2020 wholesale distribution trends

2020 Wholesale distribution trends: How to win critical buying moments

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Harmony is key for success in today’s wholesale distribution industry.

A symphony is a great example of the power of harmony. When an orchestra’s percussion, woodwind, string, and brass sections merge seamlessly around a sheet of music, they deliver an experience that can win over the harshest music critic.

When it comes to 2020 wholesale distribution trends, this same idea of harmony is critical.

Wholesale distributors need total connectivity between front-office systems. This connectivity enables a consolidated view of customer data to carry across channels and departments. Through this harmonious customer view, a wholesaler’s marketing, sales, commerce, IT, and service teams can truly work together to drive profits and grow the business.

As proof, let’s look at the industry, its buyers, and four key moments where front-office connectivity delivers winning customer experiences.

2020 Wholesale distribution trends: Challenges in a tough venue

Two trends are raising alarms for wholesalers.

First, the direct-to-consumer (D2C) trend is opening a new level of competition as it gains traction in the retail and consumer products industries. Look no further than Nike; under its new D2C strategy, the retail giant could trim down its number of distribution partners from 30,000 to focus on 40.

Second, economic indicators for wholesale distribution aren’t as bullish as they used to be. According to the National Association of Wholesale Distributors, the current 12-month growth rate is 7.5%, but the quarterly growth rate is a smaller 4.7%. This change suggests that the industry is on the back side of the business cycle.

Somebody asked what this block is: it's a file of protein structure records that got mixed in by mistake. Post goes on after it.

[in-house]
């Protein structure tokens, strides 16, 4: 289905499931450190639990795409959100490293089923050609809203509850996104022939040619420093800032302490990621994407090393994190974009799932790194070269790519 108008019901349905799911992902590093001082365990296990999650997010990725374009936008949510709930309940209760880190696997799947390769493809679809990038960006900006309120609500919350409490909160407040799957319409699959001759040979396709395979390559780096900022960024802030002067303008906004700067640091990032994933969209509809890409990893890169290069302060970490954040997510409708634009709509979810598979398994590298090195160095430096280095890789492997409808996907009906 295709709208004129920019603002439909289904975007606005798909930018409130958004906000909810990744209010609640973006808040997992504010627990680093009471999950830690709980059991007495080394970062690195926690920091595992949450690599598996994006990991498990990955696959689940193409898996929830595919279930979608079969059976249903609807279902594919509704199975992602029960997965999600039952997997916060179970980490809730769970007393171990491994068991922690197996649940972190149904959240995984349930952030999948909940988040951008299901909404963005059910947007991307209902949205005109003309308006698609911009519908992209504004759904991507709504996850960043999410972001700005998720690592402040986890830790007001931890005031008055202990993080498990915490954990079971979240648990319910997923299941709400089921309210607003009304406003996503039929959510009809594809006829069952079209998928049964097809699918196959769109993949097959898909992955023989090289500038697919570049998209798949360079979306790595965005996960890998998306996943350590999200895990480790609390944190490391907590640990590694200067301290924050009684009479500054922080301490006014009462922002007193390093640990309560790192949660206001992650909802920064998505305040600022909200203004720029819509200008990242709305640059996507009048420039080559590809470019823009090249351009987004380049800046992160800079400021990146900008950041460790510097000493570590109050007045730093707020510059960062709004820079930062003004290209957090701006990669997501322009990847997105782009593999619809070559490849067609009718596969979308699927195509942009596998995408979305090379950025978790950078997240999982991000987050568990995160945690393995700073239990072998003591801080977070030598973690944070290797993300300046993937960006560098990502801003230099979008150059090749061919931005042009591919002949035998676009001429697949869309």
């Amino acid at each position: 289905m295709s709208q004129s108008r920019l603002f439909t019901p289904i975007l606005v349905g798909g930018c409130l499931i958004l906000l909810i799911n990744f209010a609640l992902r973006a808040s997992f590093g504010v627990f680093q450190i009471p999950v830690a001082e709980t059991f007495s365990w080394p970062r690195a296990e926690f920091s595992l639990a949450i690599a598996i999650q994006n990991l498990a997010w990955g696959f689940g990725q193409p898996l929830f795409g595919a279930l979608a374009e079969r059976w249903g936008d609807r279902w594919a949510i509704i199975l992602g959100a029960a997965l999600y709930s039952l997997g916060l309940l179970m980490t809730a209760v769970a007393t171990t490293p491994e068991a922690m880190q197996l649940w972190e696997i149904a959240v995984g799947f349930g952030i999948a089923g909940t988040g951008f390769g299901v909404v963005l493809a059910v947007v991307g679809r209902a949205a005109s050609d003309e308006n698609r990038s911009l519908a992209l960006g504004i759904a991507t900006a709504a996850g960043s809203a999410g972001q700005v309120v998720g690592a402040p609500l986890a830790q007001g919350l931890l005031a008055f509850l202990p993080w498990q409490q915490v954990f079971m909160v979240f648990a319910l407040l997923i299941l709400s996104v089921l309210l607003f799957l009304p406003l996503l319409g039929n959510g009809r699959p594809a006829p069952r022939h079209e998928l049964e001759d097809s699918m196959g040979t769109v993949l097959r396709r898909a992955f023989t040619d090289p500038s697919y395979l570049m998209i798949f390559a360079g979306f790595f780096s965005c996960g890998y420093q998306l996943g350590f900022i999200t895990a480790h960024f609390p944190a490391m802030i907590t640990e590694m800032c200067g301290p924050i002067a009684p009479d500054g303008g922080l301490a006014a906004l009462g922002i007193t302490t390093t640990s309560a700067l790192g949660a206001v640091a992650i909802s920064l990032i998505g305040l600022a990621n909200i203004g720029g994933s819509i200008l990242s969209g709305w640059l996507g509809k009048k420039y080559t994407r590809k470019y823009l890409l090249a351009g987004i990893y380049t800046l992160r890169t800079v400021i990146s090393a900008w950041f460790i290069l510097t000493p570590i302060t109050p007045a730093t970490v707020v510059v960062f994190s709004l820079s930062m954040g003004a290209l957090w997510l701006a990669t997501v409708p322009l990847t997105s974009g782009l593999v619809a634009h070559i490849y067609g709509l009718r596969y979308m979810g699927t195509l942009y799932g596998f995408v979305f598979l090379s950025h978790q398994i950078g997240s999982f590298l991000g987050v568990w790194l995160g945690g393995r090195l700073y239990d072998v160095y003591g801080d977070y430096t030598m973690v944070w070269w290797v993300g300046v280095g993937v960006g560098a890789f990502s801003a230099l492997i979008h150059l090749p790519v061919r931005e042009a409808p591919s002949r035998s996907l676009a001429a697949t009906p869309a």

Added together, it’s not surprising that wholesale distributors are looking for every edge they can get. Yet growth opportunities are hard to find; they’ve already squeezed every drip of efficiency from warehousing, distribution, and transportation logistics.

This puts enormous value into the area offering the most growth potential: the customer experience. But who is the modern wholesale distribution customer, and do 2020 wholesale distribution trends consider them?

A tougher audience: Wholesale buyers

Modern wholesale buyers have high expectations. They’re unimpressed by experiences that aren’t personalized in at least near-real time. They’ve no patience for referrals or handoffs to other business functions – and they’re typically just a click away from choosing a competitor. Additionally, when the quality of the customer experience varies across channels, they lose interest – fast.